Obituary: Douglas Stuckey

WR officers recently learned of the death in August of one of our oldest and most committed members, Douglas Frederick Lancelot Stuckey.  He was 99. Douglas entered active politics through Common Wealth (CW) in the early 1940s.  Before this, he had already taken an interest in the Spanish Civil War, becoming in due course the International Brigade Memorial Trust’s oldest supporter.  Through CW, he met Dora Heath, who, according to the Imperial War Museum when they interviewed her in 2007, was the only white woman recorded as helping in the segregated canteens for the US Army’s black soldiers.  In 1946, they began a marriage of 64 years, settling in Winchester, later Bracknell, and finally Wokingham.

In the 1950s, Douglas was adopted as CW’s prospective parliamentary candidate for Oxford but never stood.  He was CW’s last Chairman in the years leading up to its dissolution in 1993.  Douglas and Dora were introduced to WR in the early 1980s and both were long-serving members of the party council.  Their Wokingham address served for many years as the WR contact address.  Relatively stable, it also challenged any perception that Wessex might exclude Berkshire.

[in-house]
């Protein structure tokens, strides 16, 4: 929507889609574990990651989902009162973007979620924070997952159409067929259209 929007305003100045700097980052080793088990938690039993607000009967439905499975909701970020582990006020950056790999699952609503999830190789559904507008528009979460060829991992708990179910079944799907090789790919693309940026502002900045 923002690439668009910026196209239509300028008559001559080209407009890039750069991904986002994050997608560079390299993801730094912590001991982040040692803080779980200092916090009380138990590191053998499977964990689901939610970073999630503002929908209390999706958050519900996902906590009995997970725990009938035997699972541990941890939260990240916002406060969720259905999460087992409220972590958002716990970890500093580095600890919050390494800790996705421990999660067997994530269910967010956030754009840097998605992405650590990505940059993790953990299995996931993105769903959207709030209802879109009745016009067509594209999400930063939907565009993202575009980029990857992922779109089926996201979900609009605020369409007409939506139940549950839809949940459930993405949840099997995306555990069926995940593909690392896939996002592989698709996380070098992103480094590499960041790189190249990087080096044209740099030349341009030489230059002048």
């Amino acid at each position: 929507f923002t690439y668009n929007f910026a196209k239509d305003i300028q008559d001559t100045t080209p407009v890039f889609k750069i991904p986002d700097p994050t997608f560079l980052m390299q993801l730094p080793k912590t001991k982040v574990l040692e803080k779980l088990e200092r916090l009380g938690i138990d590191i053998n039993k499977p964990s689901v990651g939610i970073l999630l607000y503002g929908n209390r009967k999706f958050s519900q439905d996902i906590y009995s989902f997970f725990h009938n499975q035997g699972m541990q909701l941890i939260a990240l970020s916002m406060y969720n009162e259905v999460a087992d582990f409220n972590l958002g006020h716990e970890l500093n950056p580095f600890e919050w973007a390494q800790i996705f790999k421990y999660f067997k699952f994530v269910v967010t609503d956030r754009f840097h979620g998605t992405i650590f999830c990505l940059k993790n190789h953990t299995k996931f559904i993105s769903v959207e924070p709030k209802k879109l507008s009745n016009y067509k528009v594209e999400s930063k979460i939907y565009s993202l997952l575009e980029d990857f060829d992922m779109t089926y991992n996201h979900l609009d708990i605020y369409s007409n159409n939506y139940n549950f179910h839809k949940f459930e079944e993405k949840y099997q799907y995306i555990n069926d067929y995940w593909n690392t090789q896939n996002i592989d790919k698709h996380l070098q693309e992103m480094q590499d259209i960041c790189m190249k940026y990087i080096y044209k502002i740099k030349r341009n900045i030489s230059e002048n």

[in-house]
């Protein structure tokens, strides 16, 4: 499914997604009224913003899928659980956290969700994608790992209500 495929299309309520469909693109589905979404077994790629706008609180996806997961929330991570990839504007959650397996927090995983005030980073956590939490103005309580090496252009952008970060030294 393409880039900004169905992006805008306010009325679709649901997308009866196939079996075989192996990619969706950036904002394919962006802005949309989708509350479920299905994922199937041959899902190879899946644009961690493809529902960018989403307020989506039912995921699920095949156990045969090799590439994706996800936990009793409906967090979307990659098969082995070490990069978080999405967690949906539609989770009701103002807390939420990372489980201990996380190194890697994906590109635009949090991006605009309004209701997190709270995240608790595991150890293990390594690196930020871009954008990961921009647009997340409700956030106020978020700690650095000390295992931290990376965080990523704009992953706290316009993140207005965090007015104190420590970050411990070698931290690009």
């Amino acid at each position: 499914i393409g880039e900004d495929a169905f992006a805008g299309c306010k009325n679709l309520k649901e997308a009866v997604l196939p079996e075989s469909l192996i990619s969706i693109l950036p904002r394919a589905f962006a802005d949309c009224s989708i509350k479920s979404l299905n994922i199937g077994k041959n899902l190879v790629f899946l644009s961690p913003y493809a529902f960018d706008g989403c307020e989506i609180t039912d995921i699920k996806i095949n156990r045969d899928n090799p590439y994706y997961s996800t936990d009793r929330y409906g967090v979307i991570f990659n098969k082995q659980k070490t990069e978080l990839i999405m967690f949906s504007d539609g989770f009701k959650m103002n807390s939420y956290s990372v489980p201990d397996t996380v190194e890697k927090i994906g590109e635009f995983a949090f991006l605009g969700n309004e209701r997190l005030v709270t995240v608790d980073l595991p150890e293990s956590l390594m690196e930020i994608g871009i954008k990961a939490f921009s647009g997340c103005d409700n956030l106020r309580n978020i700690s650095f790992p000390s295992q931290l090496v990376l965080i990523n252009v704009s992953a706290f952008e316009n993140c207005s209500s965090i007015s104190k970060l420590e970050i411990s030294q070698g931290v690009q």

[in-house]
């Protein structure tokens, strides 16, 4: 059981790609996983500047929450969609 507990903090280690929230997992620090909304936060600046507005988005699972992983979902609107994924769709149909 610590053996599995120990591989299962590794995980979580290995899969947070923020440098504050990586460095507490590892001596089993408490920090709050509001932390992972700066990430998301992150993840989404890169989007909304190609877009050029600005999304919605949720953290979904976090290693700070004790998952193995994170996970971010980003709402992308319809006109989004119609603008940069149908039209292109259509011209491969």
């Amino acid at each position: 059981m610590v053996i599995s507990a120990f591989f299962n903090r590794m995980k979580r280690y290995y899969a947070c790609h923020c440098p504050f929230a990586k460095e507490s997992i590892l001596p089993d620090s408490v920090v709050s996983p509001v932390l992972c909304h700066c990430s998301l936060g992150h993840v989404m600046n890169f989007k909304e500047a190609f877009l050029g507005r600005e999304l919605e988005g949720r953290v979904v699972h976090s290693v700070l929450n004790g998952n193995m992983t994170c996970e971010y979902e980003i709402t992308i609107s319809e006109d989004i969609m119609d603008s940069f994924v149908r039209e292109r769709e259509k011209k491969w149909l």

After retiring from a management role at the General Electric Company, Douglas pursued his already well-established interests in writing and publishing, especially on transport and “West Country” topics.  He ran his own imprint, Forge Books, and wrote for Wessex Books, producing their booklets on Ælfred, travel in Wessex, and one, ‘Wessex Rising!’, that linked Monmouth’s Rebellion and the Glorious Revolution. Besides supporting WR and regional devolution generally, he kept up a keen interest in industrial democracy.  He would often remind regionalists that decentralised political power must be matched by dispersed economic power if it is not to be undermined by stealth.

Despite his great age, Douglas’s mind remained sharp to the end. His intelligence, wealth of political experience, and generous hospitality at his home in Wokingham will be sorely missed by those of us who knew him.